This week, we’re sharing insight from top business experts on starting up, whatever your business idea this January. Author of The Curve and digital business expert Nicholas Lovell shares his five ways to kick-start your startup idea in 2015 exclusively for Think Smarter. Sign up to the Think Smarter newsletter to get a wealth of brain boosting content from some of our top non-fiction authors sent straight to your inbox, every week this January. 

1. Watch a movie

No, not The Social Network, Aaron Sorkin’s tale of how Facebook was founded: it’s a terrible representation of the genesis of a startup and showcases Hollywood’s obsession with the big idea. People who write stories for a living think that the idea is everything; people who build successful businesses that employ people and generate profits know that execution is everything. Every successful entrepreneur says that hard work, resilience and smart execution are key; very few say that the idea is the heart of their success.

So, go and watch a movie that shows you what life is really like in a startup: Ghostbusters. See the highs and lows; the risks (Ray takes out a second mortgage on the house his parents left him); the uncertainties (waiting for an eternity for your first customer); the early PR adulation followed by the inevitable Trough of Sorrow (although hopefully your trough of sorrow won’t include threats of prison or of the destruction of the known world by ancient demi-Gods). The joys, the triumphs, the exhaustion and, above all, the fun.

Seriously: Ghostbusters is the best movie about startup life that I know.

2. Start

I have had the good fortune to attend one of Eric Ries’ Startup masterclasses in Dublin. In his introduction, Eric said (I paraphrase from memory): “If something I say sparks an idea in you that will improve your business, leave. Stand up, walk out of the room and make that improvement. The best thing I can do for you is to encourage you to start making change right now. Go. I won’t be offended. In fact, I’ll be very pleased.”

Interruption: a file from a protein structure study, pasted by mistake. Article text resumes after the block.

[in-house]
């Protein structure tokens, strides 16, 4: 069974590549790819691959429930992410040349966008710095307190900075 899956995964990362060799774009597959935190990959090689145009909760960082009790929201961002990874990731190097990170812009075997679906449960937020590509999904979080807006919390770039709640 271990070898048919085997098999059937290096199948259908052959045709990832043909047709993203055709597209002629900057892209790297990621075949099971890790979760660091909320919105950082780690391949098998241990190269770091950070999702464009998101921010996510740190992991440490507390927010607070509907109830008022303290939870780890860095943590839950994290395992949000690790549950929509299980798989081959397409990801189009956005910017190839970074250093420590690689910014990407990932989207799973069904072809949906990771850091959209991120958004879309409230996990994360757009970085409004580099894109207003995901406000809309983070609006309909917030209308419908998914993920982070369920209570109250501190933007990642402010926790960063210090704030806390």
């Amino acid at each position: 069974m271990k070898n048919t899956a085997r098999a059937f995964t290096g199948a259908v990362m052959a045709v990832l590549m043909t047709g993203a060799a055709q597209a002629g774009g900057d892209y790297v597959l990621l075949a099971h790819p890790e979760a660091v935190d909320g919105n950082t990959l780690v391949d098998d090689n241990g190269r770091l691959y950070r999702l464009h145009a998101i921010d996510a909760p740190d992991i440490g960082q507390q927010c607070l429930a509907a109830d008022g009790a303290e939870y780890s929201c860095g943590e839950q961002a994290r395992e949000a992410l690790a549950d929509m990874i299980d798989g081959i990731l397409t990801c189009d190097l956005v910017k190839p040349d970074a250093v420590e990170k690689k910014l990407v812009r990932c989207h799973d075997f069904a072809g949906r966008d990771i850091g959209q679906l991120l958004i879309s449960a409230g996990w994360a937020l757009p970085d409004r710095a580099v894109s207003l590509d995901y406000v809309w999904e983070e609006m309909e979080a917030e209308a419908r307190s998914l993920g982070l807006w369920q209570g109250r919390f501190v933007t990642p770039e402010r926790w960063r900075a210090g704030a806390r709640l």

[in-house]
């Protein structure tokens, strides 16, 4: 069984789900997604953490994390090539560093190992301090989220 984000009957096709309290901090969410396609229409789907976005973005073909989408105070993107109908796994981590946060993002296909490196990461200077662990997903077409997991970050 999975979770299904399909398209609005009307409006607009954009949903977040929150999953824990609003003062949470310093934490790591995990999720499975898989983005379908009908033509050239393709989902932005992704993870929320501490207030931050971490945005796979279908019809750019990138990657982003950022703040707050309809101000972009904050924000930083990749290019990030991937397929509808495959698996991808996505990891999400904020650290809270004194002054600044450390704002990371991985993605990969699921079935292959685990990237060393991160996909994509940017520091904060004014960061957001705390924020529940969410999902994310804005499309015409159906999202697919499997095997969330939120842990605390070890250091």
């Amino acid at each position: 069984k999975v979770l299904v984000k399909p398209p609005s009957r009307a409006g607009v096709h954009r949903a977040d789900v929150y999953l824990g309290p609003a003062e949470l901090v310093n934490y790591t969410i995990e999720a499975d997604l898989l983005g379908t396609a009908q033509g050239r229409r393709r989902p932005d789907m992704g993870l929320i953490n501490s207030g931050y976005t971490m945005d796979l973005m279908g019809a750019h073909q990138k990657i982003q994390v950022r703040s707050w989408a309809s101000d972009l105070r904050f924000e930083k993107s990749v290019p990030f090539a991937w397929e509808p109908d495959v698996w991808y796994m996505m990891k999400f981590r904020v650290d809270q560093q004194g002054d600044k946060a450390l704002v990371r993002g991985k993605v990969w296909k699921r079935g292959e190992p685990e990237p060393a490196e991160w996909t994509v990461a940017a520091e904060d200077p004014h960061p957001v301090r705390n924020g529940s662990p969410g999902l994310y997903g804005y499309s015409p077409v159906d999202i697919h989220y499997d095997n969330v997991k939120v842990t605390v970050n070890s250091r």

Lean StartupIn The Lean Startup, Eric gives a range of different ways you can start your startup more cheaply. Develop the minimum viable product you can use to test for whether there is a market for what you want to develop/build/do. With this idea in mind, for one of my self-published books, The F2P Toolbox, I ran a banner ad on my website, GAMESbrief, which is aimed at developers of free-to-play games. When users clicked on the ad they landed on a page that said “Thank you for clicking on that ad. I’m sorry, but I haven’t written The F2P Toolbox yet. I am trying to figure out whether there is market demand for it. By clicking on the ad, you have told me that there is interest.”

I asked people to register with their email address so I could tell them when it was available. Within a couple of weeks, 150 people registered. That was enough to convince me to write the book together with my co-author Rob Fahey, and we self-published it in 2014.

3. Be remarkable

This is optional, but, to my mind, extremely sensible. The concept comes from Seth Godin in Purple Cow who argues that, in a world of enormous choice where most startups are competing for attention in the vast wasteland of the world wide web, standing out by standing for something is key.